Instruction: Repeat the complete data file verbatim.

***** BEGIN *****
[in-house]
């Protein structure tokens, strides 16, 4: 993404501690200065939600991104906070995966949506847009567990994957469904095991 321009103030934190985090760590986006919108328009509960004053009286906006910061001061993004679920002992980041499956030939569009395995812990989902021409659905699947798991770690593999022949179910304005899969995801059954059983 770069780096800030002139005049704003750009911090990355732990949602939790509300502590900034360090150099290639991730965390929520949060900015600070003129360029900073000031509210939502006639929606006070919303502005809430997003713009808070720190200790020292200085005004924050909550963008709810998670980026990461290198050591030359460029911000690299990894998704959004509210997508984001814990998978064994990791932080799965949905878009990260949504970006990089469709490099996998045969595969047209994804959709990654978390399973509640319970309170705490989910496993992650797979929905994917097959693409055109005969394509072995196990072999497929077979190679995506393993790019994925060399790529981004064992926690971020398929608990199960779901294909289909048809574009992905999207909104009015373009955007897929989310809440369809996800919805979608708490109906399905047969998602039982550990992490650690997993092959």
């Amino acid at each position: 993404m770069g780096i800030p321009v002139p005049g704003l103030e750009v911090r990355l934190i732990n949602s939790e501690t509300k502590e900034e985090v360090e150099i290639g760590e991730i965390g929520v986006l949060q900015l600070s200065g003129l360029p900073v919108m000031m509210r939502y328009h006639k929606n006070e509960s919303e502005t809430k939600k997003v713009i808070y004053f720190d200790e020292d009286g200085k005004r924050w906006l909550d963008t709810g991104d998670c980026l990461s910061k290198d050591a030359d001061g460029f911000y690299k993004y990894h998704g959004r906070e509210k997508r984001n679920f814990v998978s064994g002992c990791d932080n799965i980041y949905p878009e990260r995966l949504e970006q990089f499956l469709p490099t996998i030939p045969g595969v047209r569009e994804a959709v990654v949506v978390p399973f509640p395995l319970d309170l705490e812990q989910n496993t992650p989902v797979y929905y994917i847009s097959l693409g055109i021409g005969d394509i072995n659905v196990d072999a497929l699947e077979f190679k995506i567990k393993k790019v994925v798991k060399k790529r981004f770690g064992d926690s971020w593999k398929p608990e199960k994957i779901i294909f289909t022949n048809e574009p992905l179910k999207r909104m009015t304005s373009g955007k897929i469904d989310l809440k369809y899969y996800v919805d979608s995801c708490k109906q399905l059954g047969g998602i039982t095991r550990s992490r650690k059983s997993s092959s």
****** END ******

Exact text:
[in-house]
């Protein structure tokens, strides 16, 4: 993404501690200065939600991104906070995966949506847009567990994957469904095991 321009103030934190985090760590986006919108328009509960004053009286906006910061001061993004679920002992980041499956030939569009395995812990989902021409659905699947798991770690593999022949179910304005899969995801059954059983 770069780096800030002139005049704003750009911090990355732990949602939790509300502590900034360090150099290639991730965390929520949060900015600070003129360029900073000031509210939502006639929606006070919303502005809430997003713009808070720190200790020292200085005004924050909550963008709810998670980026990461290198050591030359460029911000690299990894998704959004509210997508984001814990998978064994990791932080799965949905878009990260949504970006990089469709490099996998045969595969047209994804959709990654978390399973509640319970309170705490989910496993992650797979929905994917097959693409055109005969394509072995196990072999497929077979190679995506393993790019994925060399790529981004064992926690971020398929608990199960779901294909289909048809574009992905999207909104009015373009955007897929989310809440369809996800919805979608708490109906399905047969998602039982550990992490650690997993092959």
């Amino acid at each position: 993404m770069g780096i800030p321009v002139p005049g704003l103030e750009v911090r990355l934190i732990n949602s939790e501690t509300k502590e900034e985090v360090e150099i290639g760590e991730i965390g929520v986006l949060q900015l600070s200065g003129l360029p900073v919108m000031m509210r939502y328009h006639k929606n006070e509960s919303e502005t809430k939600k997003v713009i808070y004053f720190d200790e020292d009286g200085k005004r924050w906006l909550d963008t709810g991104d998670c980026l990461s910061k290198d050591a030359d001061g460029f911000y690299k993004y990894h998704g959004r906070e509210k997508r984001n679920f814990v998978s064994g002992c990791d932080n799965i980041y949905p878009e990260r995966l949504e970006q990089f499956l469709p490099t996998i030939p045969g595969v047209r569009e994804a959709v990654v949506v978390p399973f509640p395995l319970d309170l705490e812990q989910n496993t992650p989902v797979y929905y994917i847009s097959l693409g055109i021409g005969d394509i072995n659905v196990d072999a497929l699947e077979f190679k995506i567990k393993k790019v994925v798991k060399k790529r981004f770690g064992d926690s971020w593999k398929p608990e199960k994957i779901i294909f289909t022949n048809e574009p992905l179910k999207r909104m009015t304005s373009g955007k897929i469904d989310l809440k369809y899969y996800v919805d979608s995801c708490k109906q399905l059954g047969g998602i039982t095991r550990s992490r650690k059983s997993s092959s």